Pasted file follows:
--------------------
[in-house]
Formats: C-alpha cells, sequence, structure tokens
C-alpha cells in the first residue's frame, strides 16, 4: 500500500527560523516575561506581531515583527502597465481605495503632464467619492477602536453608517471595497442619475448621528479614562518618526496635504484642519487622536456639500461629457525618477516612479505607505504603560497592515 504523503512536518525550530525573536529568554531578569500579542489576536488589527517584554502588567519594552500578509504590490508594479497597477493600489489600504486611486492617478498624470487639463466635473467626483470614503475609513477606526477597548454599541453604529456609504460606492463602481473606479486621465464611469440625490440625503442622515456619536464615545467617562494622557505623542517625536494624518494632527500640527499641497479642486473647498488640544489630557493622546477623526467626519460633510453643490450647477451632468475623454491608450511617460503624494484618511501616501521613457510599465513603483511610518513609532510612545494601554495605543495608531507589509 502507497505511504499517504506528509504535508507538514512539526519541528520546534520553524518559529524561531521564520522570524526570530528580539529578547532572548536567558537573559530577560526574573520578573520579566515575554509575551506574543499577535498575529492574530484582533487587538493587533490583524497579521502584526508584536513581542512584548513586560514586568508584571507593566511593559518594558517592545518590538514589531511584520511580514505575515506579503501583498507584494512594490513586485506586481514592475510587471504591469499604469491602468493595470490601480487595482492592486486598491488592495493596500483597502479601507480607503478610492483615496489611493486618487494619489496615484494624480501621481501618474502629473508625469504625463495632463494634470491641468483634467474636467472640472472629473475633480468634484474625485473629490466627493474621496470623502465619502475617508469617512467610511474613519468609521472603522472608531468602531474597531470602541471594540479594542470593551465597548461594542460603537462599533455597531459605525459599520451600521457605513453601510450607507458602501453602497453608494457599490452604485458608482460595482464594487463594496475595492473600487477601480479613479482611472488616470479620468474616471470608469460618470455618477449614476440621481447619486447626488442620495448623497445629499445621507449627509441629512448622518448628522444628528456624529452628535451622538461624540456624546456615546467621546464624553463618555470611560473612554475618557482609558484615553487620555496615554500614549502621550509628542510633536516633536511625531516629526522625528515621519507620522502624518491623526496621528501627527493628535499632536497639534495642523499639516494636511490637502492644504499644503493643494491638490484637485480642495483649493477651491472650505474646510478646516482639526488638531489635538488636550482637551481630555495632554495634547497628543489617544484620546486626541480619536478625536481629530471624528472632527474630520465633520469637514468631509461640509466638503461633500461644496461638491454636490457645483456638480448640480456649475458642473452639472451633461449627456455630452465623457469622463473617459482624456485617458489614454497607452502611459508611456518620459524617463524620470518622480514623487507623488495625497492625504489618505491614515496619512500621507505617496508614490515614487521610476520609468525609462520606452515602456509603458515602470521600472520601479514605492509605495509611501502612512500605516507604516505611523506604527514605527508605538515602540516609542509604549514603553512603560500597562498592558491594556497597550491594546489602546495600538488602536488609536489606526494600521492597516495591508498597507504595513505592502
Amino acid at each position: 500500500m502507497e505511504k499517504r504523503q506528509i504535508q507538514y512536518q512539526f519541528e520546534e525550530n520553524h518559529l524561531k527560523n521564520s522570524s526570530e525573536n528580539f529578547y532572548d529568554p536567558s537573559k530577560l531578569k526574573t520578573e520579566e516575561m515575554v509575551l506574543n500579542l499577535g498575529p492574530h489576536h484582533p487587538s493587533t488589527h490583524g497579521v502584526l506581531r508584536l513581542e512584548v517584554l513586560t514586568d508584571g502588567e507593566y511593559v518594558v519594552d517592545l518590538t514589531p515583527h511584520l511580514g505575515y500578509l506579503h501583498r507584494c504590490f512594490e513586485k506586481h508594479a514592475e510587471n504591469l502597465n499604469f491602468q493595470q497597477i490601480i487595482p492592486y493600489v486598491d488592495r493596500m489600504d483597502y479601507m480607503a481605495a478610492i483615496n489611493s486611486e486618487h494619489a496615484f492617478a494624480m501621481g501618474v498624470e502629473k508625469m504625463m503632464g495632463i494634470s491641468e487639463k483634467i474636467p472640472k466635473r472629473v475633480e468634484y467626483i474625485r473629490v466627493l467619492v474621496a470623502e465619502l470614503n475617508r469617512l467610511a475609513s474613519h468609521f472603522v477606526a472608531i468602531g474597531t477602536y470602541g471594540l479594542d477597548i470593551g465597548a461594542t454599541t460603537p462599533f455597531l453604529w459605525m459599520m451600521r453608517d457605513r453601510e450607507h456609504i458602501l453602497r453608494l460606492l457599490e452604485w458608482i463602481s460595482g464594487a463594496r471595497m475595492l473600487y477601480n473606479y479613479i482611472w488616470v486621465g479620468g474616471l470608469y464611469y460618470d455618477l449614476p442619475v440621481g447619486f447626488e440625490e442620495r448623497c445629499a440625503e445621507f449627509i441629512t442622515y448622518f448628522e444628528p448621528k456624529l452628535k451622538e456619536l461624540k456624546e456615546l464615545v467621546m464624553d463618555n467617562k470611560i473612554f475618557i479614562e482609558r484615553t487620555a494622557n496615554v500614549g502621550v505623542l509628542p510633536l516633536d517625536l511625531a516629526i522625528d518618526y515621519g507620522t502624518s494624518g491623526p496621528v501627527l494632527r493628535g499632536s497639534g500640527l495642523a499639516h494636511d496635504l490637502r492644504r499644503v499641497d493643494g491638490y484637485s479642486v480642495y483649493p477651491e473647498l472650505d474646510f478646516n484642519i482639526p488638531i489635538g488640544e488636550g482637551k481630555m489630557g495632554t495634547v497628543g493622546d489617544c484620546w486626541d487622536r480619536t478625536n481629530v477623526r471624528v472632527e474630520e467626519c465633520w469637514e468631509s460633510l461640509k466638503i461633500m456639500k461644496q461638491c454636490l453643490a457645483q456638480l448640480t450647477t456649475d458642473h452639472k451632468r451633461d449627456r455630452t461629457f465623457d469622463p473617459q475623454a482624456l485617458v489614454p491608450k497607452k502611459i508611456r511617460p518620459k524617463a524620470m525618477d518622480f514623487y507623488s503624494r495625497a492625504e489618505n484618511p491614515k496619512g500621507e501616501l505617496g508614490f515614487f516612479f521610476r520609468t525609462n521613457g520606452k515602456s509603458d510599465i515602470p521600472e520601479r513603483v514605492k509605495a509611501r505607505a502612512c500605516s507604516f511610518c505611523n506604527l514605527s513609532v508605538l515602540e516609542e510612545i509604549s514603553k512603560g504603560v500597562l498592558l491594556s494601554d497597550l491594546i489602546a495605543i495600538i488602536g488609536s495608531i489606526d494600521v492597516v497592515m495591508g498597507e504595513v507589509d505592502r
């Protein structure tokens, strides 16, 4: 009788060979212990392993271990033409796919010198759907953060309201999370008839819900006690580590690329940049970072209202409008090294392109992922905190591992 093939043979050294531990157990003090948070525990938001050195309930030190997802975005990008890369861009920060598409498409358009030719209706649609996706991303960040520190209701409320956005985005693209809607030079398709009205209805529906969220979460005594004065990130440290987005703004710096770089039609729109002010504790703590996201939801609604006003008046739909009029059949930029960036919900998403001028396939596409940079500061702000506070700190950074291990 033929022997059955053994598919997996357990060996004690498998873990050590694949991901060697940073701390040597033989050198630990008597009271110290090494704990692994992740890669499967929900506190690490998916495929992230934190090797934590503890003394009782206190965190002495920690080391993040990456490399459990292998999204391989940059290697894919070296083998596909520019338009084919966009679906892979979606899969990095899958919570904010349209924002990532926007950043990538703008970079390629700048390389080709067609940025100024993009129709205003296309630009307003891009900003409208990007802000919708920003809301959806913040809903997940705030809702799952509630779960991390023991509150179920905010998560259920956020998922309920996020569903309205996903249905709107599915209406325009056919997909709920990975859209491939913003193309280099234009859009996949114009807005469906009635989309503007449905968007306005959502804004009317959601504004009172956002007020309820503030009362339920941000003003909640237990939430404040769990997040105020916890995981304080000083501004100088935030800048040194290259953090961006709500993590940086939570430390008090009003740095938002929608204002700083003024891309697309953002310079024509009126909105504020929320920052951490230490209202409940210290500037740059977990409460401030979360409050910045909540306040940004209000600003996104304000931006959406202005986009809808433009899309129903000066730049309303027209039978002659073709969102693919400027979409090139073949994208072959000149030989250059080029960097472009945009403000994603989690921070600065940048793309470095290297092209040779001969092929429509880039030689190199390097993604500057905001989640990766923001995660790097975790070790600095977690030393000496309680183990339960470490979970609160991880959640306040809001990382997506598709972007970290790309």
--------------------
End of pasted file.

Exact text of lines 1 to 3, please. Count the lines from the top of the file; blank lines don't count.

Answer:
[in-house]
Formats: C-alpha cells, sequence, structure tokens
C-alpha cells in the first residue's frame, strides 16, 4: 500500500527560523516575561506581531515583527502597465481605495503632464467619492477602536453608517471595497442619475448621528479614562518618526496635504484642519487622536456639500461629457525618477516612479505607505504603560497592515 504523503512536518525550530525573536529568554531578569500579542489576536488589527517584554502588567519594552500578509504590490508594479497597477493600489489600504486611486492617478498624470487639463466635473467626483470614503475609513477606526477597548454599541453604529456609504460606492463602481473606479486621465464611469440625490440625503442622515456619536464615545467617562494622557505623542517625536494624518494632527500640527499641497479642486473647498488640544489630557493622546477623526467626519460633510453643490450647477451632468475623454491608450511617460503624494484618511501616501521613457510599465513603483511610518513609532510612545494601554495605543495608531507589509 502507497505511504499517504506528509504535508507538514512539526519541528520546534520553524518559529524561531521564520522570524526570530528580539529578547532572548536567558537573559530577560526574573520578573520579566515575554509575551506574543499577535498575529492574530484582533487587538493587533490583524497579521502584526508584536513581542512584548513586560514586568508584571507593566511593559518594558517592545518590538514589531511584520511580514505575515506579503501583498507584494512594490513586485506586481514592475510587471504591469499604469491602468493595470490601480487595482492592486486598491488592495493596500483597502479601507480607503478610492483615496489611493486618487494619489496615484494624480501621481501618474502629473508625469504625463495632463494634470491641468483634467474636467472640472472629473475633480468634484474625485473629490466627493474621496470623502465619502475617508469617512467610511474613519468609521472603522472608531468602531474597531470602541471594540479594542470593551465597548461594542460603537462599533455597531459605525459599520451600521457605513453601510450607507458602501453602497453608494457599490452604485458608482460595482464594487463594496475595492473600487477601480479613479482611472488616470479620468474616471470608469460618470455618477449614476440621481447619486447626488442620495448623497445629499445621507449627509441629512448622518448628522444628528456624529452628535451622538461624540456624546456615546467621546464624553463618555470611560473612554475618557482609558484615553487620555496615554500614549502621550509628542510633536516633536511625531516629526522625528515621519507620522502624518491623526496621528501627527493628535499632536497639534495642523499639516494636511490637502492644504499644503493643494491638490484637485480642495483649493477651491472650505474646510478646516482639526488638531489635538488636550482637551481630555495632554495634547497628543489617544484620546486626541480619536478625536481629530471624528472632527474630520465633520469637514468631509461640509466638503461633500461644496461638491454636490457645483456638480448640480456649475458642473452639472451633461449627456455630452465623457469622463473617459482624456485617458489614454497607452502611459508611456518620459524617463524620470518622480514623487507623488495625497492625504489618505491614515496619512500621507505617496508614490515614487521610476520609468525609462520606452515602456509603458515602470521600472520601479514605492509605495509611501502612512500605516507604516505611523506604527514605527508605538515602540516609542509604549514603553512603560500597562498592558491594556497597550491594546489602546495600538488602536488609536489606526494600521492597516495591508498597507504595513505592502